25artturnerjr
des. 4, 2013, 10:17pm

>20 paradoxosalpha:

One of the most interesting features of this story (that probably vanished in the film version) is David's reflections on his ambitions and accomplishments as an artist. (The "Terror is the widening" quote at #14 is not unrelated here, nor is the "Oedipal" #16.) This is the flip-side to the paternal element: the filial dimension involves a--sometimes fruitless--desire to surpass one's progenitors. David wanted to be a "great" artist with fame exceeding his father's, and he settled for the commercial application of his respectable talent. There can't not be an element of Stephen King's self-reflection as a commercially successful author here.

This is actually a fairly frequently reoccuring theme in much of King's fictional and non-fictional work. One of the first chapters of his novel Bag of Bones (perhaps the first, I can't remember for sure), for example, is almost exclusively a meditation on the pros and cons of commercial success; Misery, of course, is a horror story about how a popular artist might not want to get too close to some of his most ardent fans. It'd be a little odd if that sort of thing didn't at least occasionally pop up in the work of one of the world's best-selling writers, I suppose.

Now think about Joe Hill.

Interestingly, Joe was apparently the model for Drayton's young son in the story.


26paradoxosalpha
des. 4, 2013, 10:56pm

> 25 This is actually a fairly frequently reoccuring theme

The instances you provide are both later than this 1980 work, right? It seems like something an author might well revisit, with significantly changing views, as the years pass.

27artturnerjr
des. 5, 2013, 12:09pm

>26 paradoxosalpha:

The instances you provide are both later than this 1980 work, right?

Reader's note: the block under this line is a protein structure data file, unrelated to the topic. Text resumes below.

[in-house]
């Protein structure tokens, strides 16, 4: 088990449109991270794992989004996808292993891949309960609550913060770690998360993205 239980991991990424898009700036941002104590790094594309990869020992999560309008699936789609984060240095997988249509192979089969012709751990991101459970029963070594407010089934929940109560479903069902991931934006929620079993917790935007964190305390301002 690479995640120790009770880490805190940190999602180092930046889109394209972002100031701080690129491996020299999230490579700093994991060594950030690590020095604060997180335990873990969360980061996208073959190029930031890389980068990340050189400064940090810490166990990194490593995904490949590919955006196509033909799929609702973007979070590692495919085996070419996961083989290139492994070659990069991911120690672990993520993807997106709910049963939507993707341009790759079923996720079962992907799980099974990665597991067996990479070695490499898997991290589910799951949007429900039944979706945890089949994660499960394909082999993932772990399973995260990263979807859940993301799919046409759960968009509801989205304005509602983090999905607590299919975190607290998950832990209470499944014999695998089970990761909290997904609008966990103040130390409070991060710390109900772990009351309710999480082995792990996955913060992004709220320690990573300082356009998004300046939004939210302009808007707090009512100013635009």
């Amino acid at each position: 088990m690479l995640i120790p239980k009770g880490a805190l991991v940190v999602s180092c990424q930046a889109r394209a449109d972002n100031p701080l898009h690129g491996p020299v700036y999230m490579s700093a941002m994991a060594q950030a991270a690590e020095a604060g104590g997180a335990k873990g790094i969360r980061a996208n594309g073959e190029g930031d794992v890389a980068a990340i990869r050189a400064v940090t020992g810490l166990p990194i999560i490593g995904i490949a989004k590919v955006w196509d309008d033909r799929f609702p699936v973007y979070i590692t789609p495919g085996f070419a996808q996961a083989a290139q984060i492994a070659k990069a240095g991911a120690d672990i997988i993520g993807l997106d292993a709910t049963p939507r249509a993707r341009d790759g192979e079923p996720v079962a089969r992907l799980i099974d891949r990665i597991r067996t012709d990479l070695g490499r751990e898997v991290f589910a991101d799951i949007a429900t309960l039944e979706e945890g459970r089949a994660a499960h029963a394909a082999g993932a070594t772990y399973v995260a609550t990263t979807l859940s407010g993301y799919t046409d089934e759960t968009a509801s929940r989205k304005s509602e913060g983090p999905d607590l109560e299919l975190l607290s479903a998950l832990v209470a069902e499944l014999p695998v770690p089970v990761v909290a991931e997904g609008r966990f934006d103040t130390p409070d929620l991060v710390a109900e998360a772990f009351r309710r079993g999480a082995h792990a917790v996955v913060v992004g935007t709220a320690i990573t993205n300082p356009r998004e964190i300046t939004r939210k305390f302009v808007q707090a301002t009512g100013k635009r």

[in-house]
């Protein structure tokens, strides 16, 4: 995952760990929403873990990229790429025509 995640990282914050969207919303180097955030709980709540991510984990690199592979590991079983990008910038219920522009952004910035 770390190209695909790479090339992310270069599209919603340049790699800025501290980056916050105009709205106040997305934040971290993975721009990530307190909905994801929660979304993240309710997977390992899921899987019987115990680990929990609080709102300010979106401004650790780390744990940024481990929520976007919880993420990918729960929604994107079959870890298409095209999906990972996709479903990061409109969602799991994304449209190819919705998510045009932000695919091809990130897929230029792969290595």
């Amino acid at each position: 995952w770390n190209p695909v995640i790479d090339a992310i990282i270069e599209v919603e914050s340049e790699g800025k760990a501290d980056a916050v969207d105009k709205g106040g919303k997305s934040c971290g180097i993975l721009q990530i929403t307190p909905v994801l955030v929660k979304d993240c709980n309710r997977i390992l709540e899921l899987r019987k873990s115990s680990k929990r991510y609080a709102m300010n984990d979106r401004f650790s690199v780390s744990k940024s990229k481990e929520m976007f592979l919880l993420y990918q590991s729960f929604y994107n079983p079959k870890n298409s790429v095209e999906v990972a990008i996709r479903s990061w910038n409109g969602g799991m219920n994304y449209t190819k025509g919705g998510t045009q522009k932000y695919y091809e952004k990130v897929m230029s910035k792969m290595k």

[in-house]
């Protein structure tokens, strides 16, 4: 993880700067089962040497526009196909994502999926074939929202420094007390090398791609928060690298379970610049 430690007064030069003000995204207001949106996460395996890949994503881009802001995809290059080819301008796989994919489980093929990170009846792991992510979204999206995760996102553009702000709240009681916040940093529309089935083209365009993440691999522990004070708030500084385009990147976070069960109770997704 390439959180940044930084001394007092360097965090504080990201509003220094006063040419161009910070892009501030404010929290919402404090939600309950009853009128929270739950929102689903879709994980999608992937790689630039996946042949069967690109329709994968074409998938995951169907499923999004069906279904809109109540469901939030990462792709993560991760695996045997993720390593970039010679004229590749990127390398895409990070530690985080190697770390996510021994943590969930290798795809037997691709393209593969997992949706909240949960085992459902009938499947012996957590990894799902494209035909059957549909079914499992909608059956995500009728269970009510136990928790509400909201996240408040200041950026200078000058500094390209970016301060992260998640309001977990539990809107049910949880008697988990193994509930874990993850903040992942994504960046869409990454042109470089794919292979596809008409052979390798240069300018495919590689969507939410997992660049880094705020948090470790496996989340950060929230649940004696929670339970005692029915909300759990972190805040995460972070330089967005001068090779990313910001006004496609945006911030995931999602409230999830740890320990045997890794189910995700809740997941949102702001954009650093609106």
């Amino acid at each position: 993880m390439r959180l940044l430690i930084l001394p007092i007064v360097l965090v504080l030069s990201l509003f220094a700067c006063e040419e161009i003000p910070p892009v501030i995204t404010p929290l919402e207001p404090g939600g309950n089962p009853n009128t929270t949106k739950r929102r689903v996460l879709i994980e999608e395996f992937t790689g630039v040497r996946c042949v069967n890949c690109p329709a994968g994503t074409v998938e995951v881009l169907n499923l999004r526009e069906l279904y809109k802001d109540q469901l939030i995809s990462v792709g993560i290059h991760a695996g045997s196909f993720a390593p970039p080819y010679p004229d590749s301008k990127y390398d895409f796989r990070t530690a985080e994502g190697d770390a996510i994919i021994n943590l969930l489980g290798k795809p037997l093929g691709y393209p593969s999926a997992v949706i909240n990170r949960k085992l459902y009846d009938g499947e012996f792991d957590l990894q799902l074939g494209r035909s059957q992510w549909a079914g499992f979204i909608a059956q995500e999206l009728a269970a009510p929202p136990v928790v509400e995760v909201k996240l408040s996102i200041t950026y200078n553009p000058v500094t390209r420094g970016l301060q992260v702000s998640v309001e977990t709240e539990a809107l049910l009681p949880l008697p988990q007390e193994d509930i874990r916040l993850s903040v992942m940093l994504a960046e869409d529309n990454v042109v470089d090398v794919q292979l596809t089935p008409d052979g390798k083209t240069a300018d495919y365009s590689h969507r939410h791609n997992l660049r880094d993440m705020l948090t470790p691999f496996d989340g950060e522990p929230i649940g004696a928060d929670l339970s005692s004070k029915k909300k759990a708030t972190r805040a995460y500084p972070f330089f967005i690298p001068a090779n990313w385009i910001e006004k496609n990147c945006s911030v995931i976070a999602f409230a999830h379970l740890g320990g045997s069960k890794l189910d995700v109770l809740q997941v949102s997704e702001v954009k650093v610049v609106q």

Yeah; Misery came out in 1987 and Bag of Bones came out in '98. His 1981 Richard Bachman non-genre novel Roadwork (which I thought was quite good, although not everyone I know that's read it is of that opinion) is also worth noting in this discussion, as King has said it was written in part in response to "that casual cocktail-party question, 'Yes, but when are you going to do something serious?'", a question that comes up in The Mist as well.

***

BTW - I watched the movie version of The Mist last night. Holy Roman Polanski! That ending is fucking dark.

28artturnerjr
Editat: des. 6, 2013, 12:19am

A sampling of Bernie Wrightson's concept art for the film:

29RandyStafford
des. 9, 2013, 11:42pm

Late to the party again.

For me, having seen the movie years ago before reading this, the experience was diluted a bit except for the ending. To be honest, I don' remember the end of the movie -- only that it was different.

I thought the weakest part of the story (and the movie) was the character of Mrs. Carmody. She seems, a least in my limited experience with King, to be one of his nasty, superstitious religious fanatics. Except here, with her improbable mixture of witch and Puritan (a New Englander should really find that particularly incongruous), she seemed an even more cartoonish example.